“For us as a franchise, I’m extremely proud to be a part of this franchise getting back to where it belongs,” James said, “and that’s playing for championships and competing for championships and representing the Western Conference in the championships. This is what I came here for. I heard all the conversations and everything that was said about why did I decide to come to L.A — the reason I came to L.A., it was not about basketball. All those conversations, just naysayers and things of that nature.

“I understood that, with the season I had last year and my injury, it just gave them more sticks and more wood to throw in the fire to continue to say the things that they would say about me. But it never stopped my journey and never stopped my mindset and never stopped my goal.”

The Inside crew breaks down LeBron James’ performance during the West finals.

James praised the Nuggets and their coach, Mike Malone, for bringing out the best in him and the Lakers, knowing they needed the push if they are going to take that necessary next step to winning it all.

He needed a moment at the end of Game 5 to collect himself just thinking about it.

“Yeah, just, one, getting my breath back underneath me after a hard-fought series against one of the most well-coached team I’ve ever played against in the postseason,” he said, “one of the most respected teams I’ve played against. Obviously, you guys know how much I love Mike Malone. He’s incredible. He’s the reason why that team is so damn good.”

Malone showed the same love for what James has done during his incredible run.

Yeah, it is incredible. And when you just step back and look and marvel at what LeBron is doing at this stage of his career, how he continues to find ways to improve and get better and take whatever team he’s on to new heights, that defines his greatness,” Nuggets coach Mike Malone said. “Tenth Finals appearance. I know everybody wants to get caught up in the whole argument, the greatest of all time. That is an unwinnable debate. LeBron is a great player and he’s one of the greatest to ever do it and his resume speaks for itself. And like I mentioned earlier, in a Game 5, closeout game, when the game was hanging in the balance, who took over? The best player on the floor. And that’s what you’ve come to expect from him.”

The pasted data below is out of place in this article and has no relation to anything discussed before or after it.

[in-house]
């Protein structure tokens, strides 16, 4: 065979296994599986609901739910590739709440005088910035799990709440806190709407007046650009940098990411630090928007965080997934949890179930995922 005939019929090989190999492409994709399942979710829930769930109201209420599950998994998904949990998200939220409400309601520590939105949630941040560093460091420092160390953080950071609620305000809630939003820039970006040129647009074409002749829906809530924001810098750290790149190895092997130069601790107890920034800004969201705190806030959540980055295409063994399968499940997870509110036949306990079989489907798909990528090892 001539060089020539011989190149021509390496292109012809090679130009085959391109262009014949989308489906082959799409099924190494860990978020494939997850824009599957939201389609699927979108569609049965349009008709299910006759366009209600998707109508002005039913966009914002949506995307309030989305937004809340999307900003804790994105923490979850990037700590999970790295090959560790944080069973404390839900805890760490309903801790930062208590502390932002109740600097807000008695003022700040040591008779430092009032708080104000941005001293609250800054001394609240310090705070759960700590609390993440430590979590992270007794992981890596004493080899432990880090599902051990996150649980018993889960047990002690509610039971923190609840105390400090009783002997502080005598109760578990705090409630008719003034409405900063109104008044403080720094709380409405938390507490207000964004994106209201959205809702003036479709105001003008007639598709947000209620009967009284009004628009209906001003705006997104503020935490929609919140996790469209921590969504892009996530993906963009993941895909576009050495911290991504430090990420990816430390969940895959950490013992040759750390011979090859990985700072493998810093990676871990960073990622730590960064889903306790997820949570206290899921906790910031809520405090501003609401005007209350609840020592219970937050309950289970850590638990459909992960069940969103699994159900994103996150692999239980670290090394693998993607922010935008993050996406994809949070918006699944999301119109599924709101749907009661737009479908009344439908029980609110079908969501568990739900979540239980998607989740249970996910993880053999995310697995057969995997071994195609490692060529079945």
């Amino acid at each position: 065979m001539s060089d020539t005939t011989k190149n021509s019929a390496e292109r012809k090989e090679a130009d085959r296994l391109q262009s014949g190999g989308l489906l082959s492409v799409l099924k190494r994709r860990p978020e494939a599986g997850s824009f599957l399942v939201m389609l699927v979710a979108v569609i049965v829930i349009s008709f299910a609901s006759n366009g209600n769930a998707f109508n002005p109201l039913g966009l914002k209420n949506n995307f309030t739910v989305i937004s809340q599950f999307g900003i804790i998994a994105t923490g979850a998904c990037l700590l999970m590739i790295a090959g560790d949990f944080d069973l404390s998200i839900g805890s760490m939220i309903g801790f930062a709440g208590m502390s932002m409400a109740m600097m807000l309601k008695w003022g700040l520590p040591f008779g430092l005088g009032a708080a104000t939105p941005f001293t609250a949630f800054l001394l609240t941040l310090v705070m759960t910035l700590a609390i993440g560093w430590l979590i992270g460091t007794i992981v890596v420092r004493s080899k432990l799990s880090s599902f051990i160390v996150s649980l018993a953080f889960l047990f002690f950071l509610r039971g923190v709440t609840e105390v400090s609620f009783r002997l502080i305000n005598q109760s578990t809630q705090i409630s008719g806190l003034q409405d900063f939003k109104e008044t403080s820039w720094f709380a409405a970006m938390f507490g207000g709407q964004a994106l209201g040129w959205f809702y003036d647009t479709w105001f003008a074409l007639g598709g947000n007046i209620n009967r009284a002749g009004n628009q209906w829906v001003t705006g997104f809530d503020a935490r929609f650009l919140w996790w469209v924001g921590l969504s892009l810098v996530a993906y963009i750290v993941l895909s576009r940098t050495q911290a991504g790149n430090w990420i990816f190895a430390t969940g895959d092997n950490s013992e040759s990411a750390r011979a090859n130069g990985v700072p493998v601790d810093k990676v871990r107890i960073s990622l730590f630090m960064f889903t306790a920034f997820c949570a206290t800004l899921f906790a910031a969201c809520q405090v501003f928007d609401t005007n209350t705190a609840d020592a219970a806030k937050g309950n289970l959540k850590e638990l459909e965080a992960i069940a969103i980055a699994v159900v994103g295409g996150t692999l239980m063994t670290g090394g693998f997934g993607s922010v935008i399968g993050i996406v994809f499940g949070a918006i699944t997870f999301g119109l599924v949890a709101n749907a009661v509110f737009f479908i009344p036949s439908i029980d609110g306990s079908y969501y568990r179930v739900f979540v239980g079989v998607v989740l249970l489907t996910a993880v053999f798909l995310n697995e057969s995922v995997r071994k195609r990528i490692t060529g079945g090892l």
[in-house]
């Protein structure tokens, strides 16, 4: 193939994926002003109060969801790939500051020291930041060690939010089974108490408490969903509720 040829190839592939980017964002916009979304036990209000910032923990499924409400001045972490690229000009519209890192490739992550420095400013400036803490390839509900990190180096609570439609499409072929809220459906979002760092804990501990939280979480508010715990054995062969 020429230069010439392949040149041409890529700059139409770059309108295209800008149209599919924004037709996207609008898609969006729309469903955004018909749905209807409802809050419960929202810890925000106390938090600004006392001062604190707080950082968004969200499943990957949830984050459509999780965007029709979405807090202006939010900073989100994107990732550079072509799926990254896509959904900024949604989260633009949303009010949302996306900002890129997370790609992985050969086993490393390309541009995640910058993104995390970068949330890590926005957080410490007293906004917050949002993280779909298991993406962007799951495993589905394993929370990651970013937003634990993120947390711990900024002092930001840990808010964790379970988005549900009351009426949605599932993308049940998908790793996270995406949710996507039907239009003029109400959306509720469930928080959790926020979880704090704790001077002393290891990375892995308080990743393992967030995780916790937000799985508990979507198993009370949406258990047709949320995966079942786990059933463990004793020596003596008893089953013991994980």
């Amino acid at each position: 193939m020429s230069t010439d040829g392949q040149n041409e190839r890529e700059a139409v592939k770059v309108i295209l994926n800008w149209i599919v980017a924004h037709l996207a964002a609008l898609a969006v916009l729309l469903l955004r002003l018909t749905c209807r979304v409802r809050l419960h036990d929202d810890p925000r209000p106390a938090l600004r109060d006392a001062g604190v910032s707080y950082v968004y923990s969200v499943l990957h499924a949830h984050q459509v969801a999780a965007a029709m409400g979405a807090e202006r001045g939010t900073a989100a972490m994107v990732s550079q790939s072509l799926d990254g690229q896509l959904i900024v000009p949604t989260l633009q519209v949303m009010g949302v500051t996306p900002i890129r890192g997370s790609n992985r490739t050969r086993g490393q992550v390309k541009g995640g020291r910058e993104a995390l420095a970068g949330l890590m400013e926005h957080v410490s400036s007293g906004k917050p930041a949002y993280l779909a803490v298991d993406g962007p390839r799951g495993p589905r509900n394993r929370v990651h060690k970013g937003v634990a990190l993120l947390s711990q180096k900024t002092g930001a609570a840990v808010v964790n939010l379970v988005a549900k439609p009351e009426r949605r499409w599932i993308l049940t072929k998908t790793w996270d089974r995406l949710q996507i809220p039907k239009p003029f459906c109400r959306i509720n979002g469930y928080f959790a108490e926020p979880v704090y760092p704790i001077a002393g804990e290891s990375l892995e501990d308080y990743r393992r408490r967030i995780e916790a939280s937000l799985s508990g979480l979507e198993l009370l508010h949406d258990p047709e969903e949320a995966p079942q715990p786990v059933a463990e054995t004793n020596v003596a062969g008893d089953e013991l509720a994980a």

LeBron insists it’s not about him now. It’s about the unfinished business at hand for the Lakers. There is still some unfinished business that needs to be tented to in the coming days, expectations to be met exceeded.

They’re still four wins shy of the ultimate goal, with either the Heat or longtime rival Boston Celtics standing in the way.

So that means more of the dogged James who has driven these Lakers all season.

“I just feel he’s had a chip on his shoulder all year long,” Vogel said. “Everybody has doubters. To be in the Eastern Conference and get there as much as he had, now to come over to the Western Conference, I think just an enormous accomplishment to do it with a third team.

“So much respect for him and love for him and what he’s meant to me. He has empowered this whole group with just buying into the plan that we had, with how we wanted to play this year, and getting the whole group to buy in. Obviously a great part of why we’ve had this success. Understanding that the job is not done.”

* * *

Sekou Smith is a veteran NBA reporter and NBA TV analyst. You can e-mail him here, find his archive here and follow him on Twitter.

The views on this page do not necessarily reflect the views of the NBA, its clubs or Turner Broadcasting.